"Inhibiting PNP differs from all other current approaches for treating malaria," said Dr. Schramm. "For that reason, BCX4945 fits well with the current World Health Organization protocols for malaria treatment, which call for using combination-therapy approaches against the disease."


'/>"/>

Contact: Kim Newman
sciencenews@einstein.yu.edu
718-430-3101
Albert Einstein College of Medicine
Source:Eurekalert

Related medicine news :

1. Novel approach to treating breast cancer shows great promise
2. Wayne State receives $1.9 million from NIH to create novel cystic fibrosis treatments
3. Novel ALS drug slows symptom progression, reduces mortality in phase 2 trial
4. Wayne State University to study novel treatment for antibiotic-resistant bacteria
5. Novel, noninvasive measurement a strong predictor for heart failure in general population
6. UK HealthCare surgeons are first to perform novel procedures prior to transplant
7. Novel approach to treat proliferative vitreoretinopathy shows promise
8. Novel strategy stymies SARS et al.
9. Novel therapeutic target identified to decrease triglycerides and increase good cholesterol
10. Innovation at Regenstrief: Leveraging novel ideas to improve health care
11. Novel technique reveals both gene number and protein expression simultaneously
Post Your Comments:
*Name:
*Comment:
*Email:
(Date:6/26/2016)... Lake Orion, Clarkston, Michigan (PRWEB) , ... June ... ... direction with respect to fertility once they have been diagnosed with endometriosis. These ... tolerable intercourse but they also require a comprehensive approach that can help for ...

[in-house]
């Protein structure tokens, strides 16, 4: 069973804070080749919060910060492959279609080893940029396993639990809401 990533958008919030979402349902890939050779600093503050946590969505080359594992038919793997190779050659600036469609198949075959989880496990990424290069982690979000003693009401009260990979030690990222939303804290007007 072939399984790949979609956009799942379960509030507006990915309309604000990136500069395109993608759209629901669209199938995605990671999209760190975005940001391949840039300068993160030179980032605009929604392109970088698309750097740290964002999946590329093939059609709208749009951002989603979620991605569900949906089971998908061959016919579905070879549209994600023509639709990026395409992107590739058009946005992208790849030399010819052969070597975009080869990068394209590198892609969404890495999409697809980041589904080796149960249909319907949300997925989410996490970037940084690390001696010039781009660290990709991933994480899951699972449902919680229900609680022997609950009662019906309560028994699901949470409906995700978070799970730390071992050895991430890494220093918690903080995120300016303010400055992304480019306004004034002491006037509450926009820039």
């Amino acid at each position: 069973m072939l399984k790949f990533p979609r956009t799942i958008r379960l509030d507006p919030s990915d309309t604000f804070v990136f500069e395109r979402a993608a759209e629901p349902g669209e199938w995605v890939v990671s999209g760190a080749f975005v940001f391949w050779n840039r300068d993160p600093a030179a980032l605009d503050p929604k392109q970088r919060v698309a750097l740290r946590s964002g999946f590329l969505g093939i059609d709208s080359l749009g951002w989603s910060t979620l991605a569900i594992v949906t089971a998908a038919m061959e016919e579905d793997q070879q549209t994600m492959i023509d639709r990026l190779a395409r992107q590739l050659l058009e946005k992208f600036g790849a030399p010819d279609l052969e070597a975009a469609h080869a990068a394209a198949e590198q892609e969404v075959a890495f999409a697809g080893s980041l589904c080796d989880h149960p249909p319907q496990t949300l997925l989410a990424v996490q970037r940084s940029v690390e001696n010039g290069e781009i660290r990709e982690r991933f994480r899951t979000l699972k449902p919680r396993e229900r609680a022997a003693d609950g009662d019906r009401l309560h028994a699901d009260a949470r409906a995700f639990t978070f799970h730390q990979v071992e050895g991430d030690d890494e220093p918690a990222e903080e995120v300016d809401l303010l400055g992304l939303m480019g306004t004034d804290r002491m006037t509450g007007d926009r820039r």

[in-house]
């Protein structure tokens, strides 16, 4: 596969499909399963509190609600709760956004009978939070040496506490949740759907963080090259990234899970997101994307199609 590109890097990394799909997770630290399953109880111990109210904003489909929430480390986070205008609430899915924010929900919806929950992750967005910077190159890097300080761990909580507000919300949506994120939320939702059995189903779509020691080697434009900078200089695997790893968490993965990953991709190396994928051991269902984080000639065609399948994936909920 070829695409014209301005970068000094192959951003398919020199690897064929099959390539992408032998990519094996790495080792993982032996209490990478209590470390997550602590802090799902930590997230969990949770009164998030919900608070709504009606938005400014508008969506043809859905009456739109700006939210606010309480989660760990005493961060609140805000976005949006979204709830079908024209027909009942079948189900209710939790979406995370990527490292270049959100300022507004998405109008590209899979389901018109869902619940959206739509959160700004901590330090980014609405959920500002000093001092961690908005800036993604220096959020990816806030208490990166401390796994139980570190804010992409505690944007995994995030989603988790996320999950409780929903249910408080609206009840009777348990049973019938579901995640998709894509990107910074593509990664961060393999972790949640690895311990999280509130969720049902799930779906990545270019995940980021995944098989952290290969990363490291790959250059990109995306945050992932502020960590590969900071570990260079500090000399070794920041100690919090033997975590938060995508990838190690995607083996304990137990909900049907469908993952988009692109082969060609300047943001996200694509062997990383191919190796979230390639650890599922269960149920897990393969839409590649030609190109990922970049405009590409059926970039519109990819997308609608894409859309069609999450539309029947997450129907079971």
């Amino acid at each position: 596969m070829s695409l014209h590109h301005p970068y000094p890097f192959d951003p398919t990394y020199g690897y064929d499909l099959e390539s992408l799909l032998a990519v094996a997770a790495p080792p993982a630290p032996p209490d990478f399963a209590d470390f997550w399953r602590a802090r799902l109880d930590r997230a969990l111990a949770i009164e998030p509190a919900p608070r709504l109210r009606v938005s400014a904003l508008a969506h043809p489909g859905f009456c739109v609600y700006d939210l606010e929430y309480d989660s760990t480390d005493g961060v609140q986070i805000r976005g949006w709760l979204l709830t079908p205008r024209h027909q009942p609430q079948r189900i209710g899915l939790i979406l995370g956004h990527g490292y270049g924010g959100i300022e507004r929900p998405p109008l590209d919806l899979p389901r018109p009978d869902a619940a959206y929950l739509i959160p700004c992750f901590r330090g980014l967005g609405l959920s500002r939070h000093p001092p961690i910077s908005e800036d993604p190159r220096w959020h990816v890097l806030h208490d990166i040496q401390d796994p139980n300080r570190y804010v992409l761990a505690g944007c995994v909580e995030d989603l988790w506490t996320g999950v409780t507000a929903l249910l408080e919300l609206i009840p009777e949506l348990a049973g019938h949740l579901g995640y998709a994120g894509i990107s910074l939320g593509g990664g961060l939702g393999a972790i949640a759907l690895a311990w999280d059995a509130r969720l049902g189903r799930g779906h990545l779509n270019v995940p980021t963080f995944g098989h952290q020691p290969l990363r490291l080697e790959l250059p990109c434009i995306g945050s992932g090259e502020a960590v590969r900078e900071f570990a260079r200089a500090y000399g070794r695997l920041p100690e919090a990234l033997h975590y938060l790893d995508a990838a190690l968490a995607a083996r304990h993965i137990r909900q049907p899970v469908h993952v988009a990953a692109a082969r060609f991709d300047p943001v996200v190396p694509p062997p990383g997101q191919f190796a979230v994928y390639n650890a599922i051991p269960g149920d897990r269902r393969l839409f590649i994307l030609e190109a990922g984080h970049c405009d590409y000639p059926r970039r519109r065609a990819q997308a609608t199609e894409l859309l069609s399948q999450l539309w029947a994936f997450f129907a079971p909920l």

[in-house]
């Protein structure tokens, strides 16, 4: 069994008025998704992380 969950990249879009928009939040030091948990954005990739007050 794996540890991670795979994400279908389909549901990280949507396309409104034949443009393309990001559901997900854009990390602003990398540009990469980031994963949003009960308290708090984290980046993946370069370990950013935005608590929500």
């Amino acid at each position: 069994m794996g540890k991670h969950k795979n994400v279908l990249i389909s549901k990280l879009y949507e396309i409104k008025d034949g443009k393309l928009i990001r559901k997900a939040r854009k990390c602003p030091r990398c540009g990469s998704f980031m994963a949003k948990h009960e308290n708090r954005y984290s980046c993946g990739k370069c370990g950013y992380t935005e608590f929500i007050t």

(Date:6/25/2016)... FL (PRWEB) , ... June 25, 2016 , ... The temporary closing of Bruton Memorial ... Plant City Observer , brings up a new, often overlooked aspect of head lice: the ... closing for fumigation is not a common occurrence, but a necessary one in the event ...
(Date:6/25/2016)... ... June 25, 2016 , ... As a lifelong Southern Californian, Dr. Omkar Marathe ... from the David Geffen School of Medicine at UCLA. He trained in Internal Medicine ... his fellowship in hematology/oncology at the UCLA-Olive View-Cedars Sinai program where he had the ...
(Date:6/25/2016)... Montreal, Canada (PRWEB) , ... June 25, 2016 , ... ... the pursuit of success. In terms of the latter, setting the bar too high ... low, risk more than just slow progress toward their goal. , Research from ...
(Date:6/24/2016)... ... 2016 , ... June 19, 2016 is World Sickle Cell Observance Day. In ... benefits of holistic treatments, Serenity Recovery Center of Marne, Michigan, has issued ... Sickle Cell Disease (SCD) is a disorder of the red blood cells, which can ...
Breaking Medicine News(10 mins):
(Date:6/23/2016)... June 23, 2016 Roche (SIX: RO, ROG; ... for its Elecsys BRAHMS PCT (procalcitonin) assay as a ... septic shock. With this clearance, Roche is the first ... integrated solution for sepsis risk assessment and management. ... infection and PCT levels in blood can aid clinicians ...
(Date:6/23/2016)... Capricor Therapeutics, Inc. ... company focused on the discovery, development and commercialization ... in its ongoing randomized HOPE-Duchenne clinical trial (Halt ... its 24-patient target. Capricor expects the trial to ... 2016, and to report top line data from ...
(Date:6/23/2016)... -- Bracket , a leading clinical trial technology and ... platform, Bracket eCOA (SM) 6.0, at the 52 nd ... 2016 in Philadelphia , Pennsylvania.  A demonstration ... of its kind to fully integrate with RTSM, will be ... is a flexible platform for electronic clinical outcomes assessments that ...
Breaking Medicine Technology: